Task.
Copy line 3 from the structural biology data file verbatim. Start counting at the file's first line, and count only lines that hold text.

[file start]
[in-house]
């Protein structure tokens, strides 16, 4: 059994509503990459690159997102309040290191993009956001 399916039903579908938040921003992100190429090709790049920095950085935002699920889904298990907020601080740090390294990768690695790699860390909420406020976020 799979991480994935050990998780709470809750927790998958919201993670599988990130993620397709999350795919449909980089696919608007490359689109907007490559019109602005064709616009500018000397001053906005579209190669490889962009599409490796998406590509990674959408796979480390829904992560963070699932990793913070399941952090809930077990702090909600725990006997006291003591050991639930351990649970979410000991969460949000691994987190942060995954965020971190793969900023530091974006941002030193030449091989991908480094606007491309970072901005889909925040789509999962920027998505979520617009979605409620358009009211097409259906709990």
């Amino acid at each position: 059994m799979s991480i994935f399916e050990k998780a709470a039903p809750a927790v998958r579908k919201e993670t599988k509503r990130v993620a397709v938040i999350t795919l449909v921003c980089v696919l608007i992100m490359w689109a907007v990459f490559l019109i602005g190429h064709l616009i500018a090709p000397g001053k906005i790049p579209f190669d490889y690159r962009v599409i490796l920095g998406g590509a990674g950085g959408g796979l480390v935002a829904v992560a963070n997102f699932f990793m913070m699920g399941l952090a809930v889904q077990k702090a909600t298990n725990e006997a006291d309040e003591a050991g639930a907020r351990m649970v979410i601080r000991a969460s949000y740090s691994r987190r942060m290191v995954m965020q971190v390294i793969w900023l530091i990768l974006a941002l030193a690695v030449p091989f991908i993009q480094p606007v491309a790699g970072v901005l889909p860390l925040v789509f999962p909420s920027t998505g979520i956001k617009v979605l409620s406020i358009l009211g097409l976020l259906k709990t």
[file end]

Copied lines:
């Amino acid at each position: 059994m799979s991480i994935f399916e050990k998780a709470a039903p809750a927790v998958r579908k919201e993670t599988k509503r990130v993620a397709v938040i999350t795919l449909v921003c980089v696919l608007i992100m490359w689109a907007v990459f490559l019109i602005g190429h064709l616009i500018a090709p000397g001053k906005i790049p579209f190669d490889y690159r962009v599409i490796l920095g998406g590509a990674g950085g959408g796979l480390v935002a829904v992560a963070n997102f699932f990793m913070m699920g399941l952090a809930v889904q077990k702090a909600t298990n725990e006997a006291d309040e003591a050991g639930a907020r351990m649970v979410i601080r000991a969460s949000y740090s691994r987190r942060m290191v995954m965020q971190v390294i793969w900023l530091i990768l974006a941002l030193a690695v030449p091989f991908i993009q480094p606007v491309a790699g970072v901005l889909p860390l925040v789509f999962p909420s920027t998505g979520i956001k617009v979605l409620s406020i358009l009211g097409l976020l259906k709990t």